NJ Ukulele Fest: Fun, with strings attached

Liam O'Connor of Madison tries a ukulele on for size, at the NJ Uke Fest jam session on the Morristown Green, Aug. 27, 2017. Photo by Bill Lescohier
Liam O'Connor of Madison tries a ukulele on for size, at the NJ Uke Fest jam session on the Morristown Green, Aug. 27, 2017. Photo by Bill Lescohier
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They came from Tokyo and London and Kansas City and New York and Philadelphia, for a weekend in Whippany.

The attraction: Ukuleles.

Lots of them. In all shapes and (small) sizes, at the Folk Project’s fifth annual New Jersey Uke Fest.

“I’m hooked,” said Andrew Poretz, 61, who works at a New York law firm.

Danielle 'Ate the Sandwich' Anderson gives voice workshop at the NJ Uke Fest, Aug. 26, 2017. Photo by Kevin Coughlin
Danielle ‘Ate the Sandwich’ Anderson gives voice workshop at the NJ Uke Fest, Aug. 26, 2017. Photo by Kevin Coughlin

His lifelong instrument of choice had been a guitar — until a friend introduced him to its four-stringed cousin a couple of years ago.

Ever since, he has suffered from U.A.S., short for Ukulele Acquisition Syndrome. He can’t resist buying (and playing) them.

“You can start right away,” Poretz said, comparing ukuleles to guitars. “You don’t need to build calluses. You can play for hours on a uke—it’s easy on the hands.”

Scores of fellow U.A.S. sufferers did just that over the weekend, playing for hours at Saturday workshops inside the Ukrainian American Cultural Center of New Jersey, and strumming at a jam session on the Morristown Green on Sunday.

In between, many watched Saturday evening’s concert featuring the Curt Sheller Jazz Trio, singer-songwriter Danielle Ate the Sandwich, and Hawaiian uke master Kimo Hussey.

 

Slideshow photos of the Uke Fest by Kevin Coughlin

Danielle 'Ate the Sandwich' Anderson gives voice workshop at the NJ Uke Fest, Aug. 26, 2017. Photo by Kevin Coughlin
Connor McColgan,11, of East Hanover at the NJ Uke Fest, Aug. 26, 2017. Photo by Kevin Coughlin
Teko Ishida came from Tokyo to the NJ Uke Fest (via airplane, not skateboard), Aug. 26, 2017. Photo by Kevin Coughlin
Kimo Hussey at the NJ Uke Fest, Aug. 26, 2017. Photo by Kevin Coughlin
Gabe and Louise Martin of Long Island at the NJ Uke Fest, Aug. 26, 2017. Photo by Kevin Coughlin
Anna Claire Sems, 12, of Bernardsville, with her uncle, Gene Fucetola of Montville, at the NJ Uke Fest, Aug. 26, 2017. Photo by Kevin Coughlin
Gene Fucetola of Montville with his niece, Anna Claire Sems, 12, of Bernardsville, at the NJ Uke Fest, Aug. 26, 2017. Photo by Kevin Coughlin
Ukulele enthusiasts at the NJ Uke Fest, Aug. 26, 2017. Photo by Kevin Coughlin
Festival organizers Oam Robinson and FiL Wisneski at the NJ Uke Fest, Aug. 26, 2017. Photo by Kevin Coughlin
Ukulele players at Kimo Hussey workshop, NJ Uke Fest, Aug. 26, 2017. Photo by Kevin Coughlin
Cathy Frahme competes in open mic contest at the NJ Uke Fest, Aug. 26, 2017. Photo by Kevin Coughlin
Andrew Poretz of NYC competes in open mic contest at the NJ Uke Fest, Aug. 26, 2017. Photo by Kevin Coughlin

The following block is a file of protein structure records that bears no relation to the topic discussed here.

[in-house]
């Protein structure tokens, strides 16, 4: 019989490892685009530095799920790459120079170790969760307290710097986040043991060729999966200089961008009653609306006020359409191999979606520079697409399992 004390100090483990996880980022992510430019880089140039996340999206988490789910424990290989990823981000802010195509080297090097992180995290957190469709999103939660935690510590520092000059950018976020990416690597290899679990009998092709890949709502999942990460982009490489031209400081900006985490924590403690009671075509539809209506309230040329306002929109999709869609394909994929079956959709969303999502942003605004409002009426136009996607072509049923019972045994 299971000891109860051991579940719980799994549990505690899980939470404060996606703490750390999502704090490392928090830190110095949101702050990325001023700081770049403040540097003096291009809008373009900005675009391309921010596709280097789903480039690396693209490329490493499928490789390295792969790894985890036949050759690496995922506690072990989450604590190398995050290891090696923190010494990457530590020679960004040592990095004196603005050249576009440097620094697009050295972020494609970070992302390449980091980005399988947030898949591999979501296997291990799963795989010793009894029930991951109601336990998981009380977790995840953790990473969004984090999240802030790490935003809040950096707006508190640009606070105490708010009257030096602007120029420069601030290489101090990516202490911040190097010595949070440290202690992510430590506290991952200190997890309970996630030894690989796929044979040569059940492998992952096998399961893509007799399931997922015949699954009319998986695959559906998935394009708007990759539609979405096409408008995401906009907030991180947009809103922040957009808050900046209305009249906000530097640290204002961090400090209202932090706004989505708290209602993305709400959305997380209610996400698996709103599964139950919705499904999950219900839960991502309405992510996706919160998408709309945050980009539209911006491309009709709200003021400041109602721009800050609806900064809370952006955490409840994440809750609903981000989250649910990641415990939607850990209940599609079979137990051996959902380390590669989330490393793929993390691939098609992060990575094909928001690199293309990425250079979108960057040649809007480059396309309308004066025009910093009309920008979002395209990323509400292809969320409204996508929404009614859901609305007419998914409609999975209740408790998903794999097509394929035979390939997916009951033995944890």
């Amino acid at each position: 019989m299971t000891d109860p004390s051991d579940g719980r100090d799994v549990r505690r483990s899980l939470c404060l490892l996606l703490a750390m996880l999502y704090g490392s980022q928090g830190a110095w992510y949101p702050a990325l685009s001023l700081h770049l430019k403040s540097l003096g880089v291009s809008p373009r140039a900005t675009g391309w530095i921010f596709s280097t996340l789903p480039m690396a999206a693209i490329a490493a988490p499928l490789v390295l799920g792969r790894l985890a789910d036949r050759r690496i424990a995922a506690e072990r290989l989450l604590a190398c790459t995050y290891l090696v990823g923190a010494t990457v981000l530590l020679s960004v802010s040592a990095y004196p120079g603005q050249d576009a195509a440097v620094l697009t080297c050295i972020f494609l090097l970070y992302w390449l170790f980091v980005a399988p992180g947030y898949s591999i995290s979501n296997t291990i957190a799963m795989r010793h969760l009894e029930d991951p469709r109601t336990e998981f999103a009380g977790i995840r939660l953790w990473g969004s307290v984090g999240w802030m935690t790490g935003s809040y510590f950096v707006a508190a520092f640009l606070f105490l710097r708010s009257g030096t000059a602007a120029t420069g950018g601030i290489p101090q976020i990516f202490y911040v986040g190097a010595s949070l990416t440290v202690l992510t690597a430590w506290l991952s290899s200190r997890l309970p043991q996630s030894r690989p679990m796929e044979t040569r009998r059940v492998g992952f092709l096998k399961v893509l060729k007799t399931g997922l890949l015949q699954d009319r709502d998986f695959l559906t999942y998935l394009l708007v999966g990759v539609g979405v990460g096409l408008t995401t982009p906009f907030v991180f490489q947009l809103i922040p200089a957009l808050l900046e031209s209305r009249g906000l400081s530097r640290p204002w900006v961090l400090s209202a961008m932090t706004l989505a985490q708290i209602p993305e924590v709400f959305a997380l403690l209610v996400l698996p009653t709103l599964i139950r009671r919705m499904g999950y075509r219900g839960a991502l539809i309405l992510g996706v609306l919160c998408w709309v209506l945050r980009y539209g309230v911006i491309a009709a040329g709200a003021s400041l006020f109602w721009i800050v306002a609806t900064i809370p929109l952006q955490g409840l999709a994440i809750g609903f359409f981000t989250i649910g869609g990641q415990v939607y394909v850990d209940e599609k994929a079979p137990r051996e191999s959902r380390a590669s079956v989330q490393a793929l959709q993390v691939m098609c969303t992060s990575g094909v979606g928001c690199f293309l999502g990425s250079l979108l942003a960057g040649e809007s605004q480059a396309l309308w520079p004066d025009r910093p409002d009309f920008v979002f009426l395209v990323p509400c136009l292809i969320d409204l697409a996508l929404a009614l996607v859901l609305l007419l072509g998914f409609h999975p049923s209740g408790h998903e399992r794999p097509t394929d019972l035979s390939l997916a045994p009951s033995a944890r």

Dee and Tracy attend workshop at the NJ Uke Fest, Aug. 26, 2017. Photo by Kevin Coughlin
Ben Smith, 12, of Glen Rock at open mic contest at the NJ Uke Fest, Aug. 26, 2017. Photo by Kevin Coughlin
Headliners Kimo Hussey and Danielle Ate the Sandwich at the NJ Uke Fest, Aug. 26, 2017. Photo by Kevin Coughlin
Cyndee Geoffroy, Gregg Scott and David Sheppard of the Morristown Uke Jam at the NJ Uke Fest, Aug. 26, 2017. Photo by Kevin Coughlin
Pam Robinson, organizer of the NJ Uke Fest, Aug. 26, 2017. Photo by Kevin Coughlin
Curt Sheller performs with his jazz trio at the NJ Uke Fest, Aug. 26, 2017. Photo by Kevin Coughlin
Hula workshop at the NJ Uke Fest, Aug. 26, 2017. Photo by Kevin Coughlin
Hula workshop at the NJ Uke Fest, Aug. 26, 2017. Photo by Kevin Coughlin
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P1610560 - Danielle 'Ate the Sandwich' Anderson gives voice workshop at the NJ Uke Fest, Aug. 26, 2017. Photo by Kevin Coughlin
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HOOP DREAMS

Hussey plays and teaches at numerous festivals, and called this one “very wonderful.”

He said he enjoyed watching attendees enjoying ukulele.

“The enjoyment is not as much about watching performers, as participating in the process of making music. That, and not performance, is the essence of it. Just to bring people together,”  said Hussey, whose workshops on technique and basic music theory were packed.

Festival organizers Oam Robinson and FiL Wisneski at the NJ Uke Fest, Aug. 26, 2017. Photo by Kevin Coughlin
Festival organizers Oam Robinson and FiL Wisneski at the NJ Uke Fest, Aug. 26, 2017. Photo by Kevin Coughlin

Attendance was up by 10 percent this year, to about 130 people, said Folk Project member Pam Robinson, who organized the festival with FiL Wisneski. Robinson was among the few people there in no danger of catching U.A.S. 

“I enjoy organizing events more than playing,” she explained.

The festival included a few activities for non-players like Robinson. Lei-making was one; hula dancing was another.

“It was a lot of fun, a great experience learning the tradition of it,” said Anthony Guarneiri, a retired school guidance counselor from Vernon, NY. 

He took a workshop with an instructor named Makalina, and performed a dance with his session-mates to open Saturday’s concert.

Teko Ishida came from Tokyo to the NJ Uke Fest (via airplane, not skateboard), Aug. 26, 2017. Photo by Kevin Coughlin